A deputy sheriff arrives in your lobby with a subpoena to serve one of your employees, or a police officer shows up with an arrest warrant. What do you do? Unfortunately, it’s typically your receptionist, not human resources, who first greets the officer. Having written guidelines to follow is important.
The first questions that often come to mind are, “Are we required to let the officer or agent into our facility?” and “Are we required to comply with the officer or agent’s requests?” The answers depend heavily on the facts of the particular situation, but generally speaking, it’s advisable to cooperate to the extent possible. If the company is uncomfortable with a request—because it seems broader than necessary, may result in disruption of the workplace, or is suspicious—suspend the visit and seek professional advice.
Some general guidelines to consider:
- If the legal agent has no warrant and is seeking basic employee information, depending upon company policy, you could share some basic data. If the agent asks for confidential information, such as medical documents, Social Security number, or date of birth, you should check with legal counsel before complying.
- If the visit is to serve a subpoena in a matter unrelated to the company, you can typically ask the agent to serve the papers during nonwork hours. If you wish, you can verify that the employee works for you and his or her hours of work. Papers served tend to contain bad news and may affect the employee’s productivity. If you elect to allow service of the subpoena, service should take place in a private room. Try to minimize any workplace disruption.
- Sometimes the legal agent may ask for the company’s assistance in an investigation. Review identification and any authorization the representative may possess that gives permission to conduct the investigation. The company’s obligation to assist with the investigation depends on the facts. Sharing surveillance or security film should be reviewed with legal counsel.
When creating guidelines for handling requests from law enforcement, consider:
- One main contact. Designate one main contact to address the visitor immediately. An executive from human resources, security, or other manager would be a good choice. Since these visits can occur at any time, identify back-up contacts and contacts for each work shift.
- Containment. The main contact should try to control the situation as much as possible. For instance, the contact should ensure that the visit doesn’t drag out too long and hence become exacerbated. The contact should accompany the legal agent when he or she is touring the building or while the agent is reviewing any company documents.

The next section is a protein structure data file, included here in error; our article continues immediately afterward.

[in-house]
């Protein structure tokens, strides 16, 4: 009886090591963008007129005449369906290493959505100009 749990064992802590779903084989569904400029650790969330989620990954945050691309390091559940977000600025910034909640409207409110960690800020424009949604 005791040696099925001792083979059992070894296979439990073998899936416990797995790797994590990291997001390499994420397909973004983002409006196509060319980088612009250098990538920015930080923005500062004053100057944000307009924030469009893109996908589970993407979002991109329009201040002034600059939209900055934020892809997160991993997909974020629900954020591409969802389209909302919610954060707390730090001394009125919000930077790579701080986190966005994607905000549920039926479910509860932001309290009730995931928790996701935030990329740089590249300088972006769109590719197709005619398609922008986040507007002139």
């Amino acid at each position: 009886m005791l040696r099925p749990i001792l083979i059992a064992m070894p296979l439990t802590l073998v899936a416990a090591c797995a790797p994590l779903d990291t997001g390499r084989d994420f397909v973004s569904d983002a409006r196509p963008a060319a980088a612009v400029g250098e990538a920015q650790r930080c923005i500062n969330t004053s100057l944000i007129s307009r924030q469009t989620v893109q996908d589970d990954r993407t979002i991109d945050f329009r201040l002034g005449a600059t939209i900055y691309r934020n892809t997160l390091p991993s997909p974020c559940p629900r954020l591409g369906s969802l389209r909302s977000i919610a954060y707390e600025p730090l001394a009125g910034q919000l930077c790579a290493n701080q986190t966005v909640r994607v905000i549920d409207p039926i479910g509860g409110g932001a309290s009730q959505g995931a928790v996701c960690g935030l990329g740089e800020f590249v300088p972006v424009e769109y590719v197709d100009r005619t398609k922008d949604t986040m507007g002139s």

- Privacy. Allow for the serving of legal documents, arrests, or investigations to be conducted privately, minimizing or even preventing explosive, confusing, or embarrassing scenes.
- Flexibility. Be prepared for almost anything. Each segment of the law enforcement system may have a different procedure for executing warrants and other activities. Some will notify the employer in advance of their arrival, but many do not. Be cooperative when the officer or agent needs to handle an issue immediately.
- Incorporation. Guidelines for interacting with the legal system should tie in with your company’s emergency plans, such as building evacuations.
Here are some suggested steps when the police or other legal agent arrives at your door:
- The receptionist greets the police officer or legal agent and scans professional identification.
- The main contact greets the agent and confirms the agent’s identity and the reason for the visit.
- If the legal agent needs to see an employee, the main contact can arrange for this to occur in a private office.
- After a visit, the main contact may want to provide employees with reassurance and very limited information as to what transpired. Avoid identifying the employee involved or the nature of the problem. There may be a temptation to say nothing at all to employees, however that may make the situation seem worse than it is, and the rumor mill will take over.
When working with visitors from the legal system, remaining calm and flexible while following these guidelines should result in a positive outcome for the employer and the legal agent.